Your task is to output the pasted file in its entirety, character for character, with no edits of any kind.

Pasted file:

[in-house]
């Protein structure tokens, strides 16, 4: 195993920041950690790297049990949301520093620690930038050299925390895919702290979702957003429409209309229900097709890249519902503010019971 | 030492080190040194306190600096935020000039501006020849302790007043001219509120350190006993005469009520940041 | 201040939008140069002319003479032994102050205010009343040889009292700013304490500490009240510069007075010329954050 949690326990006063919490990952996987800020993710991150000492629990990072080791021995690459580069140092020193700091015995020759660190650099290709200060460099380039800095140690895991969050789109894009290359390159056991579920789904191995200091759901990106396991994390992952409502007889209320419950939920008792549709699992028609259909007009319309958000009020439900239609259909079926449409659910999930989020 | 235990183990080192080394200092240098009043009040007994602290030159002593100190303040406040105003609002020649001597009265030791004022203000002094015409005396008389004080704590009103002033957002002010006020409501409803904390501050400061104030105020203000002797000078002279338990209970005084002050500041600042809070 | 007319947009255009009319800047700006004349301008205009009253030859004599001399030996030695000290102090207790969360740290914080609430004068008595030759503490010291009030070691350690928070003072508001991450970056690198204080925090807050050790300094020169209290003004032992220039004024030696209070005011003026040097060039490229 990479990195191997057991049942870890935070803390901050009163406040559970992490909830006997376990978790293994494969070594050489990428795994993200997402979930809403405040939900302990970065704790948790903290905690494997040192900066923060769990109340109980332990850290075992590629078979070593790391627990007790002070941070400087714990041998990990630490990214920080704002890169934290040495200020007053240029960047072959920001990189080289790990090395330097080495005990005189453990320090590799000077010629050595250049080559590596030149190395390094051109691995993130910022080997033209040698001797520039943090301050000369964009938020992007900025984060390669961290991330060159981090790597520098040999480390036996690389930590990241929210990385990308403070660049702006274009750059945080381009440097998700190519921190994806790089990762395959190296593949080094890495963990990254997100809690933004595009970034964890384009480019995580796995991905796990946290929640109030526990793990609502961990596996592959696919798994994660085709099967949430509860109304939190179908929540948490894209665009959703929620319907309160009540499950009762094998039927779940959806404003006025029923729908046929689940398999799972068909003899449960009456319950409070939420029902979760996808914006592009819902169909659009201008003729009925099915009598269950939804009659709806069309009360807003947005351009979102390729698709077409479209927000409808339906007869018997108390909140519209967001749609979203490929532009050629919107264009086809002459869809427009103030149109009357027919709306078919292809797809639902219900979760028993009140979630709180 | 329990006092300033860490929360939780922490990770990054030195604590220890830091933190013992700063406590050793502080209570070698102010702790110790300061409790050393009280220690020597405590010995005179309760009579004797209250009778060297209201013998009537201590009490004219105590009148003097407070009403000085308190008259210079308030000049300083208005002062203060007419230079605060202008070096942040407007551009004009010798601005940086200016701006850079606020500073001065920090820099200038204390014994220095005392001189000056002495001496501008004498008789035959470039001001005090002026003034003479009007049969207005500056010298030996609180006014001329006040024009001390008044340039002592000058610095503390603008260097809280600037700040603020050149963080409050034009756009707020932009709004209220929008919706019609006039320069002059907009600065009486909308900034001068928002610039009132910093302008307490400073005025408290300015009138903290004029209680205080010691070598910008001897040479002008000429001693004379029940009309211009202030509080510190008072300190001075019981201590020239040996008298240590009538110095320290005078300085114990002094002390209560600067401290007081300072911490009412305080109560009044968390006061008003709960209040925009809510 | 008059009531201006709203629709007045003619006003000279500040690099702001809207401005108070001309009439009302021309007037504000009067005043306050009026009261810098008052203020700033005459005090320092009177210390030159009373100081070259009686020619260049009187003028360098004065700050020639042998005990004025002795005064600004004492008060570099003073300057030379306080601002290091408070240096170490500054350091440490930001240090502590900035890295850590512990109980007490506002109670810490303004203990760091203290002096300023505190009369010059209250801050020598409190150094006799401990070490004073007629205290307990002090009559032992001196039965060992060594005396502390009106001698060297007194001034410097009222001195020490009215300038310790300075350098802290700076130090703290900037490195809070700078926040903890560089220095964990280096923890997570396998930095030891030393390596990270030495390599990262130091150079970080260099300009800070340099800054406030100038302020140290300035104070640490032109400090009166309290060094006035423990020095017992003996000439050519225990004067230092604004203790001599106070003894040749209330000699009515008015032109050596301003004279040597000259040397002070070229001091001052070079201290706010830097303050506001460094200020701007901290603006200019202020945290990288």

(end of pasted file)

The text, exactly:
[in-house]
């Protein structure tokens, strides 16, 4: 195993920041950690790297049990949301520093620690930038050299925390895919702290979702957003429409209309229900097709890249519902503010019971 | 030492080190040194306190600096935020000039501006020849302790007043001219509120350190006993005469009520940041 | 201040939008140069002319003479032994102050205010009343040889009292700013304490500490009240510069007075010329954050 949690326990006063919490990952996987800020993710991150000492629990990072080791021995690459580069140092020193700091015995020759660190650099290709200060460099380039800095140690895991969050789109894009290359390159056991579920789904191995200091759901990106396991994390992952409502007889209320419950939920008792549709699992028609259909007009319309958000009020439900239609259909079926449409659910999930989020 | 235990183990080192080394200092240098009043009040007994602290030159002593100190303040406040105003609002020649001597009265030791004022203000002094015409005396008389004080704590009103002033957002002010006020409501409803904390501050400061104030105020203000002797000078002279338990209970005084002050500041600042809070 | 007319947009255009009319800047700006004349301008205009009253030859004599001399030996030695000290102090207790969360740290914080609430004068008595030759503490010291009030070691350690928070003072508001991450970056690198204080925090807050050790300094020169209290003004032992220039004024030696209070005011003026040097060039490229 990479990195191997057991049942870890935070803390901050009163406040559970992490909830006997376990978790293994494969070594050489990428795994993200997402979930809403405040939900302990970065704790948790903290905690494997040192900066923060769990109340109980332990850290075992590629078979070593790391627990007790002070941070400087714990041998990990630490990214920080704002890169934290040495200020007053240029960047072959920001990189080289790990090395330097080495005990005189453990320090590799000077010629050595250049080559590596030149190395390094051109691995993130910022080997033209040698001797520039943090301050000369964009938020992007900025984060390669961290991330060159981090790597520098040999480390036996690389930590990241929210990385990308403070660049702006274009750059945080381009440097998700190519921190994806790089990762395959190296593949080094890495963990990254997100809690933004595009970034964890384009480019995580796995991905796990946290929640109030526990793990609502961990596996592959696919798994994660085709099967949430509860109304939190179908929540948490894209665009959703929620319907309160009540499950009762094998039927779940959806404003006025029923729908046929689940398999799972068909003899449960009456319950409070939420029902979760996808914006592009819902169909659009201008003729009925099915009598269950939804009659709806069309009360807003947005351009979102390729698709077409479209927000409808339906007869018997108390909140519209967001749609979203490929532009050629919107264009086809002459869809427009103030149109009357027919709306078919292809797809639902219900979760028993009140979630709180 | 329990006092300033860490929360939780922490990770990054030195604590220890830091933190013992700063406590050793502080209570070698102010702790110790300061409790050393009280220690020597405590010995005179309760009579004797209250009778060297209201013998009537201590009490004219105590009148003097407070009403000085308190008259210079308030000049300083208005002062203060007419230079605060202008070096942040407007551009004009010798601005940086200016701006850079606020500073001065920090820099200038204390014994220095005392001189000056002495001496501008004498008789035959470039001001005090002026003034003479009007049969207005500056010298030996609180006014001329006040024009001390008044340039002592000058610095503390603008260097809280600037700040603020050149963080409050034009756009707020932009709004209220929008919706019609006039320069002059907009600065009486909308900034001068928002610039009132910093302008307490400073005025408290300015009138903290004029209680205080010691070598910008001897040479002008000429001693004379029940009309211009202030509080510190008072300190001075019981201590020239040996008298240590009538110095320290005078300085114990002094002390209560600067401290007081300072911490009412305080109560009044968390006061008003709960209040925009809510 | 008059009531201006709203629709007045003619006003000279500040690099702001809207401005108070001309009439009302021309007037504000009067005043306050009026009261810098008052203020700033005459005090320092009177210390030159009373100081070259009686020619260049009187003028360098004065700050020639042998005990004025002795005064600004004492008060570099003073300057030379306080601002290091408070240096170490500054350091440490930001240090502590900035890295850590512990109980007490506002109670810490303004203990760091203290002096300023505190009369010059209250801050020598409190150094006799401990070490004073007629205290307990002090009559032992001196039965060992060594005396502390009106001698060297007194001034410097009222001195020490009215300038310790300075350098802290700076130090703290900037490195809070700078926040903890560089220095964990280096923890997570396998930095030891030393390596990270030495390599990262130091150079970080260099300009800070340099800054406030100038302020140290300035104070640490032109400090009166309290060094006035423990020095017992003996000439050519225990004067230092604004203790001599106070003894040749209330000699009515008015032109050596301003004279040597000259040397002070070229001091001052070079201290706010830097303050506001460094200020701007901290603006200019202020945290990288």